But Ministers cannot mean to stop when they have merely checked the movement. Having abandoned their passive attitude, they must go on to take measures for preventing its recurrence. Merely checking the agitation, will not eradicate its causes. The agitation has paused because it feels that Government is too strong for it, and because it feels that it has gone as far as it can without exposing itself to a trial of strength, if indeed it has not already gone further. But the display of the strength of Government, before which the agitation has recoiled, is such as can only be meant for an emergency. No Ministry can contemplate the permanent occu- pation of Ireland with 34,000 soldiers. And unless something be done by Government to remove the causes of irritation which rankle in the Irish mind, the removal or diminution of the military force will be the signal for the renewal of agitation. In regard to the remedial branch of their policy, Ministers are more obnoxious to censure than in regard to their policy of repression. In the appli-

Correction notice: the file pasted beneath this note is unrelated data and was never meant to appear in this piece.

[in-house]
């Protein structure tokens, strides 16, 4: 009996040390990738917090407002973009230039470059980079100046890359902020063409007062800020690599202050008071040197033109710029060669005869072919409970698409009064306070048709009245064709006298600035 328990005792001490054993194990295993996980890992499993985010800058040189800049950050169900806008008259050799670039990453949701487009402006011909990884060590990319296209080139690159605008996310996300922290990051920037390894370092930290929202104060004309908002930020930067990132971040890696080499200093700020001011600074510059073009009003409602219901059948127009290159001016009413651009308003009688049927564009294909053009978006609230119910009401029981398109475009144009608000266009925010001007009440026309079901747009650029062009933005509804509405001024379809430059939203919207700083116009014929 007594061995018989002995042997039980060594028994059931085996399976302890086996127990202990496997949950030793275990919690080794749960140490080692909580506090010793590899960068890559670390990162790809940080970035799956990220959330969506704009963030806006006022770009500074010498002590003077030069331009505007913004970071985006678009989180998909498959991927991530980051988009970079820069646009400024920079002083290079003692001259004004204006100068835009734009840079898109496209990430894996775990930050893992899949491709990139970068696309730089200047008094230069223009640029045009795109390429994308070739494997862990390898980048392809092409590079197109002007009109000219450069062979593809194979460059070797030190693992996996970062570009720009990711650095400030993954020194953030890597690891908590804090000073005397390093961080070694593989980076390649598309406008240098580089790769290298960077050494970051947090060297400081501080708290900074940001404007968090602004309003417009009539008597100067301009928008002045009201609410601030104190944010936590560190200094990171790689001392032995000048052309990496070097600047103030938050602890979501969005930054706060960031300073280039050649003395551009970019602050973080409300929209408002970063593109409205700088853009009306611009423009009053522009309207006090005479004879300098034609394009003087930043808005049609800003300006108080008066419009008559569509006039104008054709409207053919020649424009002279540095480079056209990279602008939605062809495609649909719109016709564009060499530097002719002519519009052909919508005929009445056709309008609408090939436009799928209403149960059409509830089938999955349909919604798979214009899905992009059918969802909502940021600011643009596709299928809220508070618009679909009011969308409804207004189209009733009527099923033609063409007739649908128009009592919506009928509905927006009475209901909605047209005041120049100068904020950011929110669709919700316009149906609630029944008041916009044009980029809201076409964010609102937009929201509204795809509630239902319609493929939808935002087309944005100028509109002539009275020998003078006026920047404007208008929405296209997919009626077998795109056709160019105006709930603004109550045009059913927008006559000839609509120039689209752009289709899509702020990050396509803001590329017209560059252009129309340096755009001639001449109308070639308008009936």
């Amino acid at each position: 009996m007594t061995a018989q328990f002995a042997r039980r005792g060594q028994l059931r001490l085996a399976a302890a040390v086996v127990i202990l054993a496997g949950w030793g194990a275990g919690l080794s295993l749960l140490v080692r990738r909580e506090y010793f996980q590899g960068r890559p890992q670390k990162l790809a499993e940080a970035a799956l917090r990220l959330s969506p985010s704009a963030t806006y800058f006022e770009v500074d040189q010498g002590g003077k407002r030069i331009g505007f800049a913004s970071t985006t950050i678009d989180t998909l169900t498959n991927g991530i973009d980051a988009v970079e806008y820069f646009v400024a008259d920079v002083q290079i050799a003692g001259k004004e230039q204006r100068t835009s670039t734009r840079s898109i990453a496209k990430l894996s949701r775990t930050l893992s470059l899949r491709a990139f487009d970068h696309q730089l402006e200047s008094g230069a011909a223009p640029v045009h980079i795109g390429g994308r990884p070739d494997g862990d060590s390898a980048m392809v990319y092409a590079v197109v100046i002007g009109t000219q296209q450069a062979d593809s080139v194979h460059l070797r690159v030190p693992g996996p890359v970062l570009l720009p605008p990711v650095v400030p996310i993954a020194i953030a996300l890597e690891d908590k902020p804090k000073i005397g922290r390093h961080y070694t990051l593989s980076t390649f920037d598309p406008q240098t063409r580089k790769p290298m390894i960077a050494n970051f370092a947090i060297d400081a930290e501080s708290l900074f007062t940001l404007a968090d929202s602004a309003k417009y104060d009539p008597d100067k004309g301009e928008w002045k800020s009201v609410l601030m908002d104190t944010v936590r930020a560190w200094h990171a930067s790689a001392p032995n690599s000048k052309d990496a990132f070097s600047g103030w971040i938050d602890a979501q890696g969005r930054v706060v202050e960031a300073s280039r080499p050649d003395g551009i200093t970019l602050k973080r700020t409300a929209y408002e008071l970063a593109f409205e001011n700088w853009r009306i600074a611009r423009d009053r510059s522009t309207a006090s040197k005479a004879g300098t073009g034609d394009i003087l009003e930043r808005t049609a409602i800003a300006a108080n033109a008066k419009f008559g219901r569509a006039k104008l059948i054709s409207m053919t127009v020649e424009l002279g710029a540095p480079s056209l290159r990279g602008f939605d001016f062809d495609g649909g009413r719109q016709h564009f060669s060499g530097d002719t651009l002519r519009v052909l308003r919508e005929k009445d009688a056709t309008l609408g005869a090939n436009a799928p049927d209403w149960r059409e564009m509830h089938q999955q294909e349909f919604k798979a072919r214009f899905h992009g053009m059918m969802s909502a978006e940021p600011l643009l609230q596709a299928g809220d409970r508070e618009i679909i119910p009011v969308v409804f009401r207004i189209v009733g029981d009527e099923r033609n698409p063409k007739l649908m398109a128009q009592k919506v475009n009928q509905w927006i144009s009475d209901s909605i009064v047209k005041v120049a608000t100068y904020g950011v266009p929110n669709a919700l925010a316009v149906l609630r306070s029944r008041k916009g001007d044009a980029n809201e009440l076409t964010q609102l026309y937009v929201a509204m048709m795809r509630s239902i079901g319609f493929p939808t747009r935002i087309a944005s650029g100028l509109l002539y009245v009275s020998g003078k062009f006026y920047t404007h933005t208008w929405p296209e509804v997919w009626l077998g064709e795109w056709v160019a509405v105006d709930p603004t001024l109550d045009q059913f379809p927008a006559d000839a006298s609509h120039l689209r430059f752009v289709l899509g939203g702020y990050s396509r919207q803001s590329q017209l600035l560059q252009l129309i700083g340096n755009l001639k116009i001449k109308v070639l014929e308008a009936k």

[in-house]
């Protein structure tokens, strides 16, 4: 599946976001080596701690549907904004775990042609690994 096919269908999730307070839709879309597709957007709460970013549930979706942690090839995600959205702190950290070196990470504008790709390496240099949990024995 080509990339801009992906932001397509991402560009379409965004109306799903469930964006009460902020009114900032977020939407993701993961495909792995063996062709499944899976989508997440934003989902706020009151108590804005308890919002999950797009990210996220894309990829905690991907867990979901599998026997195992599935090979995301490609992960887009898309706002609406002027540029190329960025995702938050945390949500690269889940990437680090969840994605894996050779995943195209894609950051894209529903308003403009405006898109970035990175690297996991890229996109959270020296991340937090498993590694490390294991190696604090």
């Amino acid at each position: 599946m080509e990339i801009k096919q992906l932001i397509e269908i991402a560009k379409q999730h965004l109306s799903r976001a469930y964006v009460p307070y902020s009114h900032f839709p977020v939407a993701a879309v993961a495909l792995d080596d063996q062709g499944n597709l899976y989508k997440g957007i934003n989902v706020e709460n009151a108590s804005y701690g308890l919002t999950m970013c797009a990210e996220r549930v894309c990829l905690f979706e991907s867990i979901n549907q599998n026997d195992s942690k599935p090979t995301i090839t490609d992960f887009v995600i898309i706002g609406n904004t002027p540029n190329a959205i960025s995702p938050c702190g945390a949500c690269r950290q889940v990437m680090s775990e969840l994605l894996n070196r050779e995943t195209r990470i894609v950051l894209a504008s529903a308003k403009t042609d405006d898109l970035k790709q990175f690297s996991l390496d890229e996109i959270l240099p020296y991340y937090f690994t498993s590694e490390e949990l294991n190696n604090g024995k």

cation of any measures for removing the causes of Irish discontent and disturbance which they may have in view, they have allowed valuable time to be wasted. They may even be justly charged with having promoted the Repeal agitation, by neglecting the redress of Irish grievances. For example, the rapid progress of the Repeal movement within the last twelve months was much aided by the pressure and unpopularity of the inapplicable Irish Poor-law. This grievance was pressed upon the at- tention of the Ministers last session ; and, so far from its importance being denied by them, the Duke of WELLINGTON was understood to have all but promised that the tinkering bill in- troduced by the Government should be referred to a Committee of the Lords, by which means the whole matter of complaint might have been fully investigated. Eventually, however, all adequate investigation of the character and working of the Irish poor-law was shuffled off, without a reason, save the unsatisfactory excuse, "want of time." Here the Ministers allowed a fine opportunity for commencing a remedial course of policy towards Ireland to escape them ; they did wrong, knowing what was right. It is true that a Tory Administration, honestly bent on doing what is just and expedient with regard to Ireland, has obstacles to encounter, in the constitution of its party, which would not lie in the way of a Whig Administration honestly bent on a similar course of policy. But the case is so strong and clear, that Sir ROBERT PEEL need not despair of being able to bring even the most mutinous of his followers to listen to reason. And even if he should fail, the object to be attained is one of such vital importance to the empire, as not only to warrant, but to command, that he stake his tenure of office upon doing justice to Ireland.